Practice speaking by yourself!

Speaking is most often considered the most important skill when learning a language.  It allows us to communicate effectively, which is usually any student’s ultimate goal. We find ourselves in a predicament though when we want to improve this skill, but have no one to practice with. First of all, this is usually a misconception because we usually know at least one person who has better English than we do. This person can become a “chat buddy” in spaces that you designate to this such as having lunch once a week, holding that weekly meeting in English with coworkers or even just grabbing some coffee during your break. Now, let’s say you want more spaces to practice or truly don’t have anyone to speak with, here’s an idea using a playback technique, so you can practice speaking on your own.
First things first, learning a language is not an over night process, so any learning strategy will require consistency to actually be effective. Keeping this in mind, you should set apart anywhere from 15 to 60 minutes to do this exercise.

You’ll need:
1. Video or article of intetest. It can be digital or printed, as long as you can mark it.
2. Cellphone or recording device.
3. English dictionary or computer.

Here’s the process:
1. Choose an article or video that you find interesting from one of the sources suggested below. It can really be from anywhere, just be sure that it has the transcript and the audio available.
2. Read the article or the transcript and be sure to identify the following things:
– new vocabulary
– main idea
You can do this exercise on the computer, but I find it much more pratical to print out the article, so you can write on it.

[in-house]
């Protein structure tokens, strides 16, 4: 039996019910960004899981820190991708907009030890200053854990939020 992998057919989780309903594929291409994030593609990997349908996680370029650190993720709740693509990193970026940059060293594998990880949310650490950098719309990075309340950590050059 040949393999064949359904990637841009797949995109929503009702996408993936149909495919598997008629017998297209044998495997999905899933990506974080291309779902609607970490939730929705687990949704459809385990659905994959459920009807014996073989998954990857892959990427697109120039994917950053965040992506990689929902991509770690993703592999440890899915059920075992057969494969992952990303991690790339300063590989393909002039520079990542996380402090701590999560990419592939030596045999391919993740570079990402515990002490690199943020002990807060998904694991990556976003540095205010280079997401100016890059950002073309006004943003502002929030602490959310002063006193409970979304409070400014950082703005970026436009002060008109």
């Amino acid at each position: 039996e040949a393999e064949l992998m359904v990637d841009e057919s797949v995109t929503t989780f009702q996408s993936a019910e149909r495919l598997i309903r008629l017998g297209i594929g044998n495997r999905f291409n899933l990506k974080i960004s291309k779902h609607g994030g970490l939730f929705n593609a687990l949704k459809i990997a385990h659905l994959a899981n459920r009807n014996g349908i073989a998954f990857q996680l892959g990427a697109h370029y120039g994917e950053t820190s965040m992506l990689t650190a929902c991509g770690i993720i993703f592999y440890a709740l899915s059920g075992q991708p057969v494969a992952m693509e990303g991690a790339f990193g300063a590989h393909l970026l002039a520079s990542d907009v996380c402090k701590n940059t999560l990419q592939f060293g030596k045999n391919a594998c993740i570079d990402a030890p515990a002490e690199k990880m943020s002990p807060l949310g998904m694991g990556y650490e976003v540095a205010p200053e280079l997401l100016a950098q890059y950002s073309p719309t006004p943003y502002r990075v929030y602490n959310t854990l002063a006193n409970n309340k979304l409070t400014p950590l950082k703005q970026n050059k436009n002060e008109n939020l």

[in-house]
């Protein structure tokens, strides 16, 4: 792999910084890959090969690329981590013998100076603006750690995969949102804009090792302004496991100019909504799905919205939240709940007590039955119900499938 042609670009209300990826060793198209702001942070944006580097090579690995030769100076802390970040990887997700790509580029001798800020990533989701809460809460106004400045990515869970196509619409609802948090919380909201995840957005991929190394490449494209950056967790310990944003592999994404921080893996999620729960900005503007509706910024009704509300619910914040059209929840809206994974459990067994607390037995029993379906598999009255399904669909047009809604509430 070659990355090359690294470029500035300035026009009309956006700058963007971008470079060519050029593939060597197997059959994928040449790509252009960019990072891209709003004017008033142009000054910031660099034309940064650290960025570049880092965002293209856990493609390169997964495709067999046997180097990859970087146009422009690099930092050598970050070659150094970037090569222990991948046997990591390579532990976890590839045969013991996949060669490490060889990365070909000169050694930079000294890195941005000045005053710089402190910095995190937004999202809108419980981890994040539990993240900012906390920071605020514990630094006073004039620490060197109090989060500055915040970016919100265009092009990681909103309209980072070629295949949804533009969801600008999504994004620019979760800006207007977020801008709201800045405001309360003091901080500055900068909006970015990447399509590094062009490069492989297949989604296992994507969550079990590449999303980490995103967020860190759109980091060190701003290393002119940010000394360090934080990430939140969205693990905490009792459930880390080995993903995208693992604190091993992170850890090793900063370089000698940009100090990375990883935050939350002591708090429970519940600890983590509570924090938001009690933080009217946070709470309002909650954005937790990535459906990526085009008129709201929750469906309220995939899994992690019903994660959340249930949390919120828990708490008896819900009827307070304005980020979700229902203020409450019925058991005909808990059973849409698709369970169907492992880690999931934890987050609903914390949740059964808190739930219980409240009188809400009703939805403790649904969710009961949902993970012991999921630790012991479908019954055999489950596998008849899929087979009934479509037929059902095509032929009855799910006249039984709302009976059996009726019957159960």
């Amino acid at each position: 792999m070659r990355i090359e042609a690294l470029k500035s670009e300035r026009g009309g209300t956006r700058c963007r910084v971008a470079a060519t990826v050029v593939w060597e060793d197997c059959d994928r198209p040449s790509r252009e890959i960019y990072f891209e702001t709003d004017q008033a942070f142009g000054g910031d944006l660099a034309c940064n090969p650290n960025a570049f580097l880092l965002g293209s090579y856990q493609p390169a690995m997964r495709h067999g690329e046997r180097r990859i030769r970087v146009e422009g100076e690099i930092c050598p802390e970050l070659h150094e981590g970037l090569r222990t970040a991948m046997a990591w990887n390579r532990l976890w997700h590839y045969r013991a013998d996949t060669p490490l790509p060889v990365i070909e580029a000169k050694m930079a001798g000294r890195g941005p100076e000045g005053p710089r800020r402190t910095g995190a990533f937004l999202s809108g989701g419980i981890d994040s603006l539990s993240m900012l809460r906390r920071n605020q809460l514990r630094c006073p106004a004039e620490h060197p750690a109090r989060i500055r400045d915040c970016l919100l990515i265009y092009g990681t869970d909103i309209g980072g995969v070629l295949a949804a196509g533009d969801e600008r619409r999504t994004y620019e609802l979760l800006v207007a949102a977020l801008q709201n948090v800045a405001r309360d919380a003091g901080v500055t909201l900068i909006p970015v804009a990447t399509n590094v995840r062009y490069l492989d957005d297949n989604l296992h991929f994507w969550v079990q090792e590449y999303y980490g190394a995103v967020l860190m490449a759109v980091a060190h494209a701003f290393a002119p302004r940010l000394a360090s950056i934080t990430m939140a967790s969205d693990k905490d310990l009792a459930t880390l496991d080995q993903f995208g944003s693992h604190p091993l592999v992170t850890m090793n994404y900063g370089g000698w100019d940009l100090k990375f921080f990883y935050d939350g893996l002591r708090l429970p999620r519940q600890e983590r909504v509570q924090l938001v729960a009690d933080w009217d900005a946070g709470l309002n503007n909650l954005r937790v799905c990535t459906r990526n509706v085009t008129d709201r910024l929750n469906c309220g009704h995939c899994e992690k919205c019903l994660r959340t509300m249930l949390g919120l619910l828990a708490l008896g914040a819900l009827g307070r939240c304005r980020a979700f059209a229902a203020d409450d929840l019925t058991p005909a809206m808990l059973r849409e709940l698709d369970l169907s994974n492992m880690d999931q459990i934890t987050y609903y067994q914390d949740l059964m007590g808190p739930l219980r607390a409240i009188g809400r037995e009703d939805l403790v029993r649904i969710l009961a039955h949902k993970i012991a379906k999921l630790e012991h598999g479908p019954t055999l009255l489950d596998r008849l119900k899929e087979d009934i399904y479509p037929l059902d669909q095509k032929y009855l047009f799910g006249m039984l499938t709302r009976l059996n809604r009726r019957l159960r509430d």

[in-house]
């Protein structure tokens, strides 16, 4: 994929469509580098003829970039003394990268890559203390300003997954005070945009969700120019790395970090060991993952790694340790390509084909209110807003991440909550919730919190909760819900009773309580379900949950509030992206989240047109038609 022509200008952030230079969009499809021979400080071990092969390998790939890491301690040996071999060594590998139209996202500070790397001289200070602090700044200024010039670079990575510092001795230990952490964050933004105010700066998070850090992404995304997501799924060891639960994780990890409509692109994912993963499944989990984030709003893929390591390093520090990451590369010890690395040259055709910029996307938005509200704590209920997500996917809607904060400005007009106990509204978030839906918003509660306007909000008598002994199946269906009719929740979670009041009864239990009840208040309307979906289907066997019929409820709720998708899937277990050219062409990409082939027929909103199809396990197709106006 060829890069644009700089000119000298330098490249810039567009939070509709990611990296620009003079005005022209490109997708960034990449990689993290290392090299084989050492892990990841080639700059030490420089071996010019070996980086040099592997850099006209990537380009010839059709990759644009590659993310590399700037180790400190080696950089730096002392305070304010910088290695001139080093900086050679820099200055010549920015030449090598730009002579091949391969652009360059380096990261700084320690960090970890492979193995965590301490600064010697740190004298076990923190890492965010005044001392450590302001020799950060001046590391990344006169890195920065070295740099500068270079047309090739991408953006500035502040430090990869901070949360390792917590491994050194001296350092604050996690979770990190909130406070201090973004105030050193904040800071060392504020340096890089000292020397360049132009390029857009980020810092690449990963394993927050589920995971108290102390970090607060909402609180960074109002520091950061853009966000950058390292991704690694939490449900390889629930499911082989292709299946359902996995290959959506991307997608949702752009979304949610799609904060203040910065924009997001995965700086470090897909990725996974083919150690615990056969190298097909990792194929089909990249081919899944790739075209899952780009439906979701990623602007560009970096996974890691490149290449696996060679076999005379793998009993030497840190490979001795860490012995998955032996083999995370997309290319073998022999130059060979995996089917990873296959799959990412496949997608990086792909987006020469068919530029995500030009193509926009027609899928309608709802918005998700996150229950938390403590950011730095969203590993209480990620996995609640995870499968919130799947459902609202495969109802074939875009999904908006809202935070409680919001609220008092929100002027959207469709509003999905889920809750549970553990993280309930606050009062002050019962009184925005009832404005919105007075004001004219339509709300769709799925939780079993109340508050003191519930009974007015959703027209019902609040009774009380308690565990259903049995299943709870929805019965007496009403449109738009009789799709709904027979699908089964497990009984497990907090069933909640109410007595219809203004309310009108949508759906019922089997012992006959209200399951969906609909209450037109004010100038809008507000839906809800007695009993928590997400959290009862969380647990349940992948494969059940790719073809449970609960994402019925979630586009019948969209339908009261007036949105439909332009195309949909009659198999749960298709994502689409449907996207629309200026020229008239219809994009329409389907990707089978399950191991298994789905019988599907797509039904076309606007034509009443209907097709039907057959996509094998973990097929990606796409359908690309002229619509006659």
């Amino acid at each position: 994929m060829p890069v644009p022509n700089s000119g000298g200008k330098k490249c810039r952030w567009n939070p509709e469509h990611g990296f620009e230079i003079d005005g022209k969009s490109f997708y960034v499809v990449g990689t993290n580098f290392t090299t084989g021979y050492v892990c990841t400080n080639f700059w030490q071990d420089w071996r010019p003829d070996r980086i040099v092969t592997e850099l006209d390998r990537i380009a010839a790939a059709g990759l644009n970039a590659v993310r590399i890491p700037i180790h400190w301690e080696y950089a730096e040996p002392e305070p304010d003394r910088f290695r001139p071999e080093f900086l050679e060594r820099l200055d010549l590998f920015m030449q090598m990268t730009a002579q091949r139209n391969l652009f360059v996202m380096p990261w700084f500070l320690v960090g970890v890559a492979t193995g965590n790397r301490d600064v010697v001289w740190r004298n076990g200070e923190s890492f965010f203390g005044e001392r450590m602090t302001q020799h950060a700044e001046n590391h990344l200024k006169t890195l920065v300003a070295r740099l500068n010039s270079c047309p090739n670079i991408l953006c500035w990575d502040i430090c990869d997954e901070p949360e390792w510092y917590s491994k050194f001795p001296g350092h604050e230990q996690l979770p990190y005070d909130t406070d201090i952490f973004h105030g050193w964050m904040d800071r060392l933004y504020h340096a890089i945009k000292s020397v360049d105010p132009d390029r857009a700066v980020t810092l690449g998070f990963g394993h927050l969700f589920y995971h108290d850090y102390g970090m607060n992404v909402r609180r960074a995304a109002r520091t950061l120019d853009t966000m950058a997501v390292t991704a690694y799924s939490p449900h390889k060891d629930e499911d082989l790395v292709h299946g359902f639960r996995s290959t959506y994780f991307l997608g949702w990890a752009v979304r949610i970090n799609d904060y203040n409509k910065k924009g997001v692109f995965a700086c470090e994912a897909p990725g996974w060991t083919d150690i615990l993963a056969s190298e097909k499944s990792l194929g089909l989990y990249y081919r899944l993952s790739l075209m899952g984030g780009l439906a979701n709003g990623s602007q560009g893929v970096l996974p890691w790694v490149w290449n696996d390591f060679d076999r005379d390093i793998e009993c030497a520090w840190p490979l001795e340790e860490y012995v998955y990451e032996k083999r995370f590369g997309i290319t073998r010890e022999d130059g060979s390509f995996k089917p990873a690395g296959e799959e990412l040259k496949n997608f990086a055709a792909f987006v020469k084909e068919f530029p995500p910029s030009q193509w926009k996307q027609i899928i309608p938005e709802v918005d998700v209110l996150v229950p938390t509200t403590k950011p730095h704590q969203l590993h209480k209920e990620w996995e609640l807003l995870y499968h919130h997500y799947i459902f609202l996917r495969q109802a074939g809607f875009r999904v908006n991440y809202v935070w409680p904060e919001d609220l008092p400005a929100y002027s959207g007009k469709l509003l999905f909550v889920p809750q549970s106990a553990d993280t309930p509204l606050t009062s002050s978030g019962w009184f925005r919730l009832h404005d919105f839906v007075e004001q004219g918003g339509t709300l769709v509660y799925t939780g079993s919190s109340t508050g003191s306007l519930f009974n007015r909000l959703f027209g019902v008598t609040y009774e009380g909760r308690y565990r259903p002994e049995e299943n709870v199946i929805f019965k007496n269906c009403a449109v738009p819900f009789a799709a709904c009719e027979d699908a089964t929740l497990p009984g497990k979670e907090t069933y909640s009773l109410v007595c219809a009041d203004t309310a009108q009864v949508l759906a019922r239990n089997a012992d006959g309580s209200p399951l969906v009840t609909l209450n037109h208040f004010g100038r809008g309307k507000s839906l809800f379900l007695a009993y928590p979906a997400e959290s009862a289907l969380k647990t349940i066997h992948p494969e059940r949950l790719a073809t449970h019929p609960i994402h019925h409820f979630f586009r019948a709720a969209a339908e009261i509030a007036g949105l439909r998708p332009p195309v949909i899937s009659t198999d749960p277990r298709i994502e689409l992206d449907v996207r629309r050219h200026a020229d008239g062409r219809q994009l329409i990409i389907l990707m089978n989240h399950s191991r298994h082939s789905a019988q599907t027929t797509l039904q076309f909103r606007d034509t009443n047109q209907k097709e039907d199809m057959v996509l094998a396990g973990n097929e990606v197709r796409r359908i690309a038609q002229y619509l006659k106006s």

3. Look up any word you do not understand. Avoid translating! Instead use an English dictionary. Although I prefer using a Thesaurus  (dictionary for synonyms and antonyms), which allows you to easily associate the meaning of the word with the synonyms or antonyns, and to learn new words at the same time.
4. Now, play the audio or video and follow along. Underline or highlight any word that you weren’t sure about the pronunciation. Listen to it a few times, if necessary, until you feel comfortable with the meaning, the words and the pronunciation.
5. Read the article out loud and record yourself with your cell phone or voice recording device. It’s better to do this part by sentences or paragraphs, although if you’re more advanced you can do the whole article without stopping. Depending on your level it will make the following step easier.
6. Finally, listen to your recording and compare to the original audio. Identify the mistakes and make any necessary corrections. If you really want to make sure you have it right, repeat step 5 until it sounds just the way you want it to.

Some additional tips:
The best website that I’ve found so far to do this exercise is Ted, because of its Live Transcript feature. When doing step 6, you can simply click on the word and the recording will go to that part of the video. Having said this here are my suggestions for the websites you can use to practice:

-Words in the news (Intermediate to Advanced levels)

-Voice of America (Basic to Intermediate levels)

-TED (Intermediate to Advanced levels)

-English Central (All levels)

Some additional websites:


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